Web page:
DEA nabs $150M from dark web drug lord based... in Coventry

Plus: Dodgy ex-US official also sentenced for software and database theft in big day for the courts

A dark web drug kingpin has handed more than $150 million in cryptocurrency to US authorities and pleaded guilty to selling hundreds of kilograms of drugs over the internet.

The cash haul marks the Drug Enforcement Administration's (DEA) largest single-case crypto/cash seizure in history.

Indian national Banmeet Singh ran a multi-national organized crime group since at least 2012, with authorities latching on to his distribution cells located across the US which included Ohio, Florida, North Carolina, Maryland, New York, North Dakota, and Washington, among other locations.

Members of Singh's syndicate received international drug shipments at each of these cell sites which then repackaged and distributed the drugs across the entirety of the US, Canada, England, Ireland, Jamaica, Scotland, and the US Virgin Islands.

Feds said the 40-year-old was instrumental in distributing fentanyl, LSD, ecstasy, Xanax, ketamine, and tramadol in what was described as one of the most prolific drug operations in the US.

"Banmeet Singh and traffickers like him think they can operate anonymously on the dark web and evade prosecution," said Nicole M. Argentieri, acting assistant attorney general at the Justice Department's Criminal Division. 

"Today's guilty plea, which includes forfeiture of approximately $150 million in cryptocurrency, demonstrates that the Justice Department will hold criminals who violate US law accountable no matter how they conceal their activity. Together with our international partners, we will continue to find criminals lurking in the darkness and bring their crimes to light."

Singh was arrested at his home by the UK's National Crime Agency (NCA) in April 2019 and later extradited to the US in March 2023 after a failed attempt to block the move via the European Court of Human Rights.

The DEA sought the NCA's help in 2017 after learning the 40-year-old resided in Coventry, UK, and also spent time in India every year.

Authorities said Singh established a number of pharmaceutical businesses in the UK and lived a "moderate lifestyle," showing no signs of the extreme wealth that his cryptocurrency wallet balances would otherwise indicate.

After his arrest at his Sunbeam Way home, the resulting property search led to the discovery of multiple cold wallets and recovery seeds for cryptocurrency accounts – key evidence in the case against Singh.

The former keyboard drug lord handed over the criminal proceeds as part of his plea agreement and now faces an agreed-upon sentence of eight years in prison.

"Singh's conviction is the culmination of several years of close cooperation between the NCA and the US Drug Enforcement Administration," said Rick Mackenzie, operations manager at the NCA.

"In addition to securing his arrest and extradition, NCA officers gathered vital evidence showing the extent of Singh's offending and the lengths he went to in order to conceal the profits he made.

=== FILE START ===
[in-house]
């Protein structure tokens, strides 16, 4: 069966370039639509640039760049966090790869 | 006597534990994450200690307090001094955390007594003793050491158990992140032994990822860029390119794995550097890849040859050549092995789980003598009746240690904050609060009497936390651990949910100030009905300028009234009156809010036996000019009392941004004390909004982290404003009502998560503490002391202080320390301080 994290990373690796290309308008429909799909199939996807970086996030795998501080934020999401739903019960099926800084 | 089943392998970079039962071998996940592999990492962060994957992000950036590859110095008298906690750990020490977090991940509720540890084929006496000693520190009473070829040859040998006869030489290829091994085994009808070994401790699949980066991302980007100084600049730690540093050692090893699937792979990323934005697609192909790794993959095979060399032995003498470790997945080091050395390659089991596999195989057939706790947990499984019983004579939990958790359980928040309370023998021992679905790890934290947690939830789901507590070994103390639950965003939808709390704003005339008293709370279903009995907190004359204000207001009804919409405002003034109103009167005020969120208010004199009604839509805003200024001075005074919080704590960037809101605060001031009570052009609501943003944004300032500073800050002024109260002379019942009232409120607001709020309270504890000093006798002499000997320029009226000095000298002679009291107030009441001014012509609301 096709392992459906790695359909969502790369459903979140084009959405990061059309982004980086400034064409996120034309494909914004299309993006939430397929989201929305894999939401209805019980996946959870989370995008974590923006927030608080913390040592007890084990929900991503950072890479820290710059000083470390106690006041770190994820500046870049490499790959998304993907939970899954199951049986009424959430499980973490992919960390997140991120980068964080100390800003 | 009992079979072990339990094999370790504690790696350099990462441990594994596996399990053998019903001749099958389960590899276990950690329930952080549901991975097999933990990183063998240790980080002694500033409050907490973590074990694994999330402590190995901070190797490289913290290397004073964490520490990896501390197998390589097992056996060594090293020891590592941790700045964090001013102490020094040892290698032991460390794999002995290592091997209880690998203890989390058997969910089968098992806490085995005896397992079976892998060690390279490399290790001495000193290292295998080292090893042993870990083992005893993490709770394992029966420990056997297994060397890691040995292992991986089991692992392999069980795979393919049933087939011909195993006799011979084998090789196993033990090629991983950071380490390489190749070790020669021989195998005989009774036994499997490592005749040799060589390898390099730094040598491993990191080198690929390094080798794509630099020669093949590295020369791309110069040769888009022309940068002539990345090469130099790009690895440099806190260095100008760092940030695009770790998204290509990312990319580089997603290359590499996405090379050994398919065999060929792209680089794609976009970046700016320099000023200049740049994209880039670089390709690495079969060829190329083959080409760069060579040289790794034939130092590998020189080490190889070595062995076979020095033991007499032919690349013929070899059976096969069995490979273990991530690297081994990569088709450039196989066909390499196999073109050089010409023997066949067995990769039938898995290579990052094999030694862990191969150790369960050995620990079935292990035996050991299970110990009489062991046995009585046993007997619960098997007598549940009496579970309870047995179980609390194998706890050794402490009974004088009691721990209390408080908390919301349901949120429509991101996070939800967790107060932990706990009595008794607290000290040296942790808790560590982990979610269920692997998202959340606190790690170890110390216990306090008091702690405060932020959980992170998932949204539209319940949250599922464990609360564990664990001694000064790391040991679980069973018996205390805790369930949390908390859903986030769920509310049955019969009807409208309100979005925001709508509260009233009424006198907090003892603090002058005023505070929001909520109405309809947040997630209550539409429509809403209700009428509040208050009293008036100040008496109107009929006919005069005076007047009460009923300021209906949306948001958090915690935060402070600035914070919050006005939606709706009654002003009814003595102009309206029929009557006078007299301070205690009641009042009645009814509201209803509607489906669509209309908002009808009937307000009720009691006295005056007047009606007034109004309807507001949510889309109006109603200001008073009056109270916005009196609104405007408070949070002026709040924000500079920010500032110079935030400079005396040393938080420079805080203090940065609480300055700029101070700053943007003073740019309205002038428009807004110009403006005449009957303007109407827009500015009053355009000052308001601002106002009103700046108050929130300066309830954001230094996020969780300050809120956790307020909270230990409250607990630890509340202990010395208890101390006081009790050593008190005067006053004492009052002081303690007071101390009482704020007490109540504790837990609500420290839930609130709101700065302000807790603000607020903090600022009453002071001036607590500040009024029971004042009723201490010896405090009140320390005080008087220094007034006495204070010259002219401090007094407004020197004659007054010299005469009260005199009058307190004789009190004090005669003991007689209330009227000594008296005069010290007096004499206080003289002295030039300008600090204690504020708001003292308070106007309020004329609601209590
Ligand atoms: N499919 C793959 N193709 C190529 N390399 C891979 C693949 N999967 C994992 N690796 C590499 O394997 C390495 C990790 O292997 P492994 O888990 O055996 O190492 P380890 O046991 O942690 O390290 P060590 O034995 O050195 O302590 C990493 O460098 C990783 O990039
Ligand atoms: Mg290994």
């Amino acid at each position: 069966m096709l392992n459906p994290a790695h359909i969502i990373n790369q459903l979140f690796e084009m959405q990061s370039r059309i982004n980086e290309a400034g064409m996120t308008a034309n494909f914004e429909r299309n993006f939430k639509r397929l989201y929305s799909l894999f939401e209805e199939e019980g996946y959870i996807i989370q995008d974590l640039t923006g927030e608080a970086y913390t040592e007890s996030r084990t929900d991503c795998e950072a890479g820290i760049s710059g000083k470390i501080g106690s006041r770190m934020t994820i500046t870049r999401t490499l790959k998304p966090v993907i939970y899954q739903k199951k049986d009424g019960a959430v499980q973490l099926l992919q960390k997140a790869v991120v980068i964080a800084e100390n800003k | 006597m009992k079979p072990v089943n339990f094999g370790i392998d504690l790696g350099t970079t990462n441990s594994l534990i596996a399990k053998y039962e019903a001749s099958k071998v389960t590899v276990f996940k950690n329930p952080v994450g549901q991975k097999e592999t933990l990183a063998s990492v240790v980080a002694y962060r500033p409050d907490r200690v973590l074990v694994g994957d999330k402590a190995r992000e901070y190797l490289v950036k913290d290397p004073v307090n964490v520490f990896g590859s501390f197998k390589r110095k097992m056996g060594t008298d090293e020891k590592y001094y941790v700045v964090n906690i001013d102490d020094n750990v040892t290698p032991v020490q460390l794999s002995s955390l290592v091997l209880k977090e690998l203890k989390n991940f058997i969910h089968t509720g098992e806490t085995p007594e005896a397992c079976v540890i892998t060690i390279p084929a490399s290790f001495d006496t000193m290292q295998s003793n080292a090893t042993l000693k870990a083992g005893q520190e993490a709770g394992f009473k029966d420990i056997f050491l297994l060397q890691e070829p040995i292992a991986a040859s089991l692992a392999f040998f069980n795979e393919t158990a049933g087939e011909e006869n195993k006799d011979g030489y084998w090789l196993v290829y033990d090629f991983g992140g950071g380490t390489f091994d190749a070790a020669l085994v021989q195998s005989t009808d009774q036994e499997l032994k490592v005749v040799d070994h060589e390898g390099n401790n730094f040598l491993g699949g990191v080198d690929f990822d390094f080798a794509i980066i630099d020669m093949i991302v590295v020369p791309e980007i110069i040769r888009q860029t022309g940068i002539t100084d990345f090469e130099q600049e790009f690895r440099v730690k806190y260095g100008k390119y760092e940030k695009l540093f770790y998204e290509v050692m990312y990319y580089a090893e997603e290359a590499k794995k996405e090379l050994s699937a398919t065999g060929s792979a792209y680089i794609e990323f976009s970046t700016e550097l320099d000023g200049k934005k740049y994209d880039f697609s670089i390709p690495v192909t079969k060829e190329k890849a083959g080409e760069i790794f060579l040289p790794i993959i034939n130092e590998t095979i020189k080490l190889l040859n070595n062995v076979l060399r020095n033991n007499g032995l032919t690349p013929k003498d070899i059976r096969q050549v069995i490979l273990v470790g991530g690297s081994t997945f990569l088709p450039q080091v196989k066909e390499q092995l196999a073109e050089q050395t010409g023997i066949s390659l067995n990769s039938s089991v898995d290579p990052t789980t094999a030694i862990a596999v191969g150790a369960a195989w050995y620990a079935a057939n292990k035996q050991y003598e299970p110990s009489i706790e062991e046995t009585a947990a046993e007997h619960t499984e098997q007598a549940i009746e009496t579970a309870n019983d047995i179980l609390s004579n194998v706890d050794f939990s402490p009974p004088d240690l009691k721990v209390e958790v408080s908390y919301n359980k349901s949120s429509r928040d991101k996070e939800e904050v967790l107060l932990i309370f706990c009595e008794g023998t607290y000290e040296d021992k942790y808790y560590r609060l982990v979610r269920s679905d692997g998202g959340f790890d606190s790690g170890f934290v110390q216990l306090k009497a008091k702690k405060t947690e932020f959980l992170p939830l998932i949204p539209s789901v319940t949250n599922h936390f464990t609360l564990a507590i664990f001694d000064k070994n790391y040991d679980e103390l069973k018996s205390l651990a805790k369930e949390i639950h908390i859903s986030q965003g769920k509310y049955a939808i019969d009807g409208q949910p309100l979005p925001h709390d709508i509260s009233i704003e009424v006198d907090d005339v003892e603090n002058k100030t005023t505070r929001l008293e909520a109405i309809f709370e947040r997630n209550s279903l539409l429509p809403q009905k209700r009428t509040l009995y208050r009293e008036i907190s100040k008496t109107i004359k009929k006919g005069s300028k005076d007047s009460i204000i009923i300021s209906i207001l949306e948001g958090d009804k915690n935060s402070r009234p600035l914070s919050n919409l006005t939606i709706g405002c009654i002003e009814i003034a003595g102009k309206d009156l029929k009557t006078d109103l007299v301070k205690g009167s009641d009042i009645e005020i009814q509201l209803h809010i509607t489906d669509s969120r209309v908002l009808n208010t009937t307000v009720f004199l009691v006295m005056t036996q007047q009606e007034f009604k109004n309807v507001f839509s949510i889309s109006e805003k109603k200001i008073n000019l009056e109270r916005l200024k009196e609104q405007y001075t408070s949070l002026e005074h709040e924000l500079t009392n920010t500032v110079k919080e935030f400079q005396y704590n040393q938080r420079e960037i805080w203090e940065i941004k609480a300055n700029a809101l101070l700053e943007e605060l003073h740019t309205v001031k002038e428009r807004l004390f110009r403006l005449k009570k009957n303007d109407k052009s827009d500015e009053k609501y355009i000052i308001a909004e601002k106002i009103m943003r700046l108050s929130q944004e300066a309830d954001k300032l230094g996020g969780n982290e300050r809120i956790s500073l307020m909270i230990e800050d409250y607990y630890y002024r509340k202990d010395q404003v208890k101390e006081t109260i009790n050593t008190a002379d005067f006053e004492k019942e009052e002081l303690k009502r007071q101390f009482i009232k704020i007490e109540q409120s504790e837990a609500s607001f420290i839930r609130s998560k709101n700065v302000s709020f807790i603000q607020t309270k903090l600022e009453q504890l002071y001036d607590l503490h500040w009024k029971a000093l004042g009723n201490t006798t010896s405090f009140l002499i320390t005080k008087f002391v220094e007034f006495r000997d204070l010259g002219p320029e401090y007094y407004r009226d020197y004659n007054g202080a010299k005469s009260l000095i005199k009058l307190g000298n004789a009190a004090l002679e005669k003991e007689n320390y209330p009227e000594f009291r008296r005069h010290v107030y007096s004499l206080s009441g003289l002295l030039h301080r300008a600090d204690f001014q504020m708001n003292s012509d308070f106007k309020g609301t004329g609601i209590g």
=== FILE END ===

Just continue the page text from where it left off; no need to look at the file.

"His guilty plea today is thanks to dedicated work by all partners involved in this case, underscoring the importance of international cooperation to disrupt and bring to justice all those involved in the global supply of drugs."

Bad day to be a cybercriminal

On the same day that Singh pleaded guilty, three former Department of Homeland Security (DHS) staff were sentenced for their role in a conspiracy to steal US government software and databases.

Per The Register's previous reporting, the trio's ambition was to steal sensitive data they could then use to create their own software which they planned to sell to government agencies.

Arguably the most striking detail of the case was one of the guilty parties – a high-ranking government official who has held inspector general positions at multiple government agencies.

Charles K. Edwards, 63, of Sandy Spring, Maryland, was the former acting inspector general of the DHS Office of the Inspector General (DHS-OIG), while Sonal Patel, 49, of Sterling, Virginia, and Murali Y. Venkata, 58, of Aldie, Virginia, also worked in the DHS-OIG as IT staff.

All three had a longstanding relationship, also having previously worked together at the US Postal Service Office of Inspector General (USPS-OIG).

Edwards, Patel, and Venkata conspired to steal law enforcement data and personally identifiable information (PII) on more than 200,000 federal staff at both the DHS-OIG and USPS-OIG – data that was then shared with India-based software developers.

The most serious sentence was given to Edwards – 18 months in prison. Patel will serve two years of probation, while Venakta, who was also found guilty of destroying incriminating evidence after learning of the authorities' investigation, was sentenced to four months in prison.

The conspiracy to steal and defraud the US government was just one of the allegations leveled at Edwards during his time at the DHS. 

Whistleblowers speaking in 2013 alleged he violated his Office's own ethical standards by altering and delaying investigations into the US Secret Service's agents hiring sex workers.

He was also alleged to have used Office funds for personal travel to South Florida so he could take classes for his work towards gaining a PhD, while also making staffers complete his coursework on his behalf.

Even further, Edwards allegedly broke anti-nepotism laws by hiring his wife as a supervisor and later allowing her to work remotely from India for seven months. ®

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